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Mass and related quantities: Unit of mass (kilogram)

Definition agreed by the 26th CGPM (November 2018), implemented 20 May 2019:


    The kilogram, symbol kg, is the SI unit of mass. It is defined by taking the fixed numerical value of the Planck constant h to be 6.626 070 15 x 10–34 when expressed in the unit J s, which is equal to kg m2 s–1, where the metre and the second are defined in terms of c and DeltanuCs.

    This definition implies the exact relation h = 6.626 070 15 x 10–34 kg m2 s–1. Inverting this relation gives an exact expression for the kilogram in terms of the three defining constants h, DeltanuCs and c:

    which is equal to

    The effect of this definition is to define the unit kg m2 s–1 (the unit of both the physical quantities action and angular momentum). Together with the definitions of the second and the metre this leads to a definition of the unit of mass expressed in terms of the Planck constant h.

    The 1889 definition of the kilogram was simply the mass of the international prototype of the kilogram, an artefact made of platinum-iridium. This was, and still is, kept at the BIPM under the conditions specified by the 1st CGPM when it sanctioned the prototype and declared that "this prototype shall henceforth be considered to be the unit of mass". Forty similar prototypes were made at about the same time and these were all machined and polished to have closely the same mass as the international prototype. At the 1st CGPM (1889), after calibration against the international prototype, most of these "national prototypes" were individually assigned to Member States, and some also to the BIPM. The 3rd CGPM, in a declaration intended to end the ambiguity in common usage concerning the use of the word "weight", confirmed that "the kilogram is the unit of mass; it is equal to the mass of the international prototype of the kilogram". The complete version of these declarations appears on p. 70 of the above-mentioned CGPM proceedings.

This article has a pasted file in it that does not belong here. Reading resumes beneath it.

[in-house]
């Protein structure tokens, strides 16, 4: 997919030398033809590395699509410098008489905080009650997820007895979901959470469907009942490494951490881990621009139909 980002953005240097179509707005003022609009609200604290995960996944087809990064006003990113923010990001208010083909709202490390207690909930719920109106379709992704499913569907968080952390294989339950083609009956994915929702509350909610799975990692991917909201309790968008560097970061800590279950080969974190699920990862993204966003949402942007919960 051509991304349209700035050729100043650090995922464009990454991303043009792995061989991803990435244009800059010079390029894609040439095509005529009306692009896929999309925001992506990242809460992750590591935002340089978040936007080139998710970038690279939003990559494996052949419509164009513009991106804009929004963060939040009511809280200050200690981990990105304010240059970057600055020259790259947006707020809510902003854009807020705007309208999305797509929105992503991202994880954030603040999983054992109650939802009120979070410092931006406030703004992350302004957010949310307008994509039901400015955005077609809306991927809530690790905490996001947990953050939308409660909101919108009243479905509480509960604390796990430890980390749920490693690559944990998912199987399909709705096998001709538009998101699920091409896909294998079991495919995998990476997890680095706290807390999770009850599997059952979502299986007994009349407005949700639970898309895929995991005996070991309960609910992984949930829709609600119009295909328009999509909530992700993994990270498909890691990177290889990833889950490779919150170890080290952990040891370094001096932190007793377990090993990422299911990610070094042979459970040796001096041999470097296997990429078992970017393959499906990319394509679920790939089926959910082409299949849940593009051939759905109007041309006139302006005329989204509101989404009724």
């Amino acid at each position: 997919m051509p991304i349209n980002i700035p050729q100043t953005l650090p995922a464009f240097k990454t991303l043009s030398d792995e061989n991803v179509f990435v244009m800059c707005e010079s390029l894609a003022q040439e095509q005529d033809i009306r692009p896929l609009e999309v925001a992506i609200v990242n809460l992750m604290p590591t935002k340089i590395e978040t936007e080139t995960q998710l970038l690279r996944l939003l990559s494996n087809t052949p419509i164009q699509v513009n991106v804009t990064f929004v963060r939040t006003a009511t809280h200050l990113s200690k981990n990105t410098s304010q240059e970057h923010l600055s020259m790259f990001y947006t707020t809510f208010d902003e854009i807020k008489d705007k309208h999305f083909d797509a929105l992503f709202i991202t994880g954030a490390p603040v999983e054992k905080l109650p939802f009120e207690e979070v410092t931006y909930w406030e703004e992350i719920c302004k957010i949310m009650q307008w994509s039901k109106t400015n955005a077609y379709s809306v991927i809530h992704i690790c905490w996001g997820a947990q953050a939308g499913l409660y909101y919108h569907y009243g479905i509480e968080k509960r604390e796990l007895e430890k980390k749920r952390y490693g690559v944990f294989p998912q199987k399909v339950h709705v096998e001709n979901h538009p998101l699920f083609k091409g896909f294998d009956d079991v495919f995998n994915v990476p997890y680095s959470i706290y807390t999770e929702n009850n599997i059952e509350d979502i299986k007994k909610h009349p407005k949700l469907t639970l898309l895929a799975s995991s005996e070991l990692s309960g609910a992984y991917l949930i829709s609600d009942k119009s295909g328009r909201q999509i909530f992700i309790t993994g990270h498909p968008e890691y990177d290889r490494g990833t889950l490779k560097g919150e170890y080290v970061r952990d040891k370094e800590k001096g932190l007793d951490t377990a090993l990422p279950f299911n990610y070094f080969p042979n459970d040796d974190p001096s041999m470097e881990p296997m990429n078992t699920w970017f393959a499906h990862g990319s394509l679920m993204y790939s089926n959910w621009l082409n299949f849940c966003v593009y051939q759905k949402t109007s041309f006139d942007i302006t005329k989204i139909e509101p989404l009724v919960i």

By the time of the second verification of national prototypes in 1946 it was found that on average the masses of these prototypes were diverging from that of the international prototype. This was confirmed by the third verification carried out from 1989 to 1991, the median difference being about 25 micrograms for the set of original prototypes sanctioned by the 1st CGPM (1889). In order to assure the long-term stability of the unit of mass, to take full advantage of quantum electrical standards and to be of more utility to modern science, a new definition for the kilogram based on the value of a fundamental constant, for which purpose the Planck constant h was chosen, was adopted by Resolution 1 of the 26th CGPM (2018).